Unreliable CAS contracts spark independent tour company

(Photo by Nick Lachance)

While Jason Sager, a part-time history professor at Wilfrid Laurier University, has been lucky enough throughout the past few years in securing work, he has recently stretched out from his academic profession and started up a tour company with a friend, Chris Enns, called Capetian Tours.

While he has secured academic work for the upcoming year, the future still remains unknown.

“One of the difficulties faced by any non-tenured academic is finding enough work,” said Sager. “It is not uncommon for someone to work at one university one year and then have to move elsewhere because the courses they taught, for whatever reason, are not available and thus they need to move elsewhere.”

And even if contracts are found, contract academic staff (CAS) work still poses many difficulties.

CAS professors only get paid $7,000 per class they teach, unless they hold seniority, which results in a slight bump up to roughly $7,200 per class.

And with cuts to arts departments becoming quite common, less work for contract academic staff is available, and prospects are bleak.

As a result, Sager’s desire to start a tour company became two-fold.

“Mostly because it’s been an idea I’ve had for quite a while and I thought it would be fun to use the skills and knowledge I acquired for something else,” Sager explained. “While I still love what I do which is why I have stayed with it for as long as I have, I think starting a tour company that specializes in historical and cultural aspects of Europe lets me broaden my horizons, [and] I really think that in this economic climate it’s important to remain flexible.”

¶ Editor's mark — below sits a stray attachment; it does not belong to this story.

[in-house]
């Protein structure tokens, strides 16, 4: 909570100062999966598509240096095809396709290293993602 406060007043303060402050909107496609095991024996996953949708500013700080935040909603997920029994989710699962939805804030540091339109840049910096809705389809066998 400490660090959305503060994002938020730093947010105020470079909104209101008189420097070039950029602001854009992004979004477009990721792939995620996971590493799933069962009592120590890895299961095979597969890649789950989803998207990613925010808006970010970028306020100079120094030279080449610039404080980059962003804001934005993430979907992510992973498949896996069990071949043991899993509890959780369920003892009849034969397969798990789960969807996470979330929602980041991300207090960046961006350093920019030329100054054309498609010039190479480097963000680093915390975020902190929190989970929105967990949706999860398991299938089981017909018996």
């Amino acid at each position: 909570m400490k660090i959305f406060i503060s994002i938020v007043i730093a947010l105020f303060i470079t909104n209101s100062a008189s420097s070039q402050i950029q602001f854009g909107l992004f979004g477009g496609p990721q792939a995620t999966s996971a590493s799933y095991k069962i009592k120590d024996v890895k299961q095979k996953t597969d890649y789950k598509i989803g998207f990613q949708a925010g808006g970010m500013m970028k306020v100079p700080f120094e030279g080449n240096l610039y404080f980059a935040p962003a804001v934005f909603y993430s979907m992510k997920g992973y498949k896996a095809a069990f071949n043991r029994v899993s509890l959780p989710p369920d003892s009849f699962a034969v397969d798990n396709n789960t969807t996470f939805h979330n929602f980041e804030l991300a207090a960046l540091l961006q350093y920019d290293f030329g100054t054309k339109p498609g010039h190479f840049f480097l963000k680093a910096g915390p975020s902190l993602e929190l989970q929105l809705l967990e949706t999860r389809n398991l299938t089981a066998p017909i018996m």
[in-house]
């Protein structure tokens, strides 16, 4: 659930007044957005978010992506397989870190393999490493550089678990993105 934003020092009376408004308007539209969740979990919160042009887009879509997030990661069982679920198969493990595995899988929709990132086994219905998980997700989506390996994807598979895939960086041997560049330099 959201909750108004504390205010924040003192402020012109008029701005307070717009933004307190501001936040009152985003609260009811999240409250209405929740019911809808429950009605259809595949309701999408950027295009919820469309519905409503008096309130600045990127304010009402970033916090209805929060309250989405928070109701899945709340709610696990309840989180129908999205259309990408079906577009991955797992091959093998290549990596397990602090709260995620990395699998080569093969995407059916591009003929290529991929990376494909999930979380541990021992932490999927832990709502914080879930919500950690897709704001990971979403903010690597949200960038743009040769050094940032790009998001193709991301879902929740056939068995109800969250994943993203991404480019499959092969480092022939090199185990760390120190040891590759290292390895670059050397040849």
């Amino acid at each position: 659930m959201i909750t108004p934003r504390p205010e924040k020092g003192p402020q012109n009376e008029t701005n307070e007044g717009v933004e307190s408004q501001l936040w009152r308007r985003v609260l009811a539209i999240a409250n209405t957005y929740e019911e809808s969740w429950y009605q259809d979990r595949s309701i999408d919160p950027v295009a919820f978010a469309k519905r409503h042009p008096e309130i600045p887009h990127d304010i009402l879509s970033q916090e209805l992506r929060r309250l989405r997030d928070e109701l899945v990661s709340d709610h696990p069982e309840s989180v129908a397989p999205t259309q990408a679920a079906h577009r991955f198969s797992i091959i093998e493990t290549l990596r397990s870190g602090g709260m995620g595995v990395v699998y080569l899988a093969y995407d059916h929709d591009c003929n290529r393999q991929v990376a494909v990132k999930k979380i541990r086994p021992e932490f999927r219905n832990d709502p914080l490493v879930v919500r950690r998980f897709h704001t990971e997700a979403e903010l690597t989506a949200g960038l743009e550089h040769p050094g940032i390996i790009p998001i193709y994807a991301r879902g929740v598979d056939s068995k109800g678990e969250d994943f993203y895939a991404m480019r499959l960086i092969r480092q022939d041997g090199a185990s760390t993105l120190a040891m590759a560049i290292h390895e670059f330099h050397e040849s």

With Capetian Tours, Sager hopes to blend elements from his teaching experience into his tours.

“In some ways giving a tour is not all that different from giving a lecture: you still need to give your audience the information about what they are seeing, whether it be a gothic cathedral or some important event that took place where they happen to be standing,” he stated.

“In a classroom, you need to be able to not only convey information but convey it in a way that hopefully generates an interest to learn more; this is one of the reasons I like giving tours, it allows me to present the things I really enjoy to other people.”

For now, Capetian Tours is only a summer project where Sager gives tours of France throughout his off-months. In the future, he is also hoping to expand into other parts of Europe.

“Our ultimate goal is to create more lengthy tours throughout Europe based on cultural and historical themes, for example one of the tours in the planning stage is a ‘Song of Roland’ tour which would be based on the medieval romance where we would take people throughout southern France and northern Spain,” he explained.

However, for the time being, Sager hopes to continue to dedicate the majority of his time to teaching.

“I see the next couple of years laying the groundwork; if we are successful, then perhaps a transition into this may become a reality,” he concluded.

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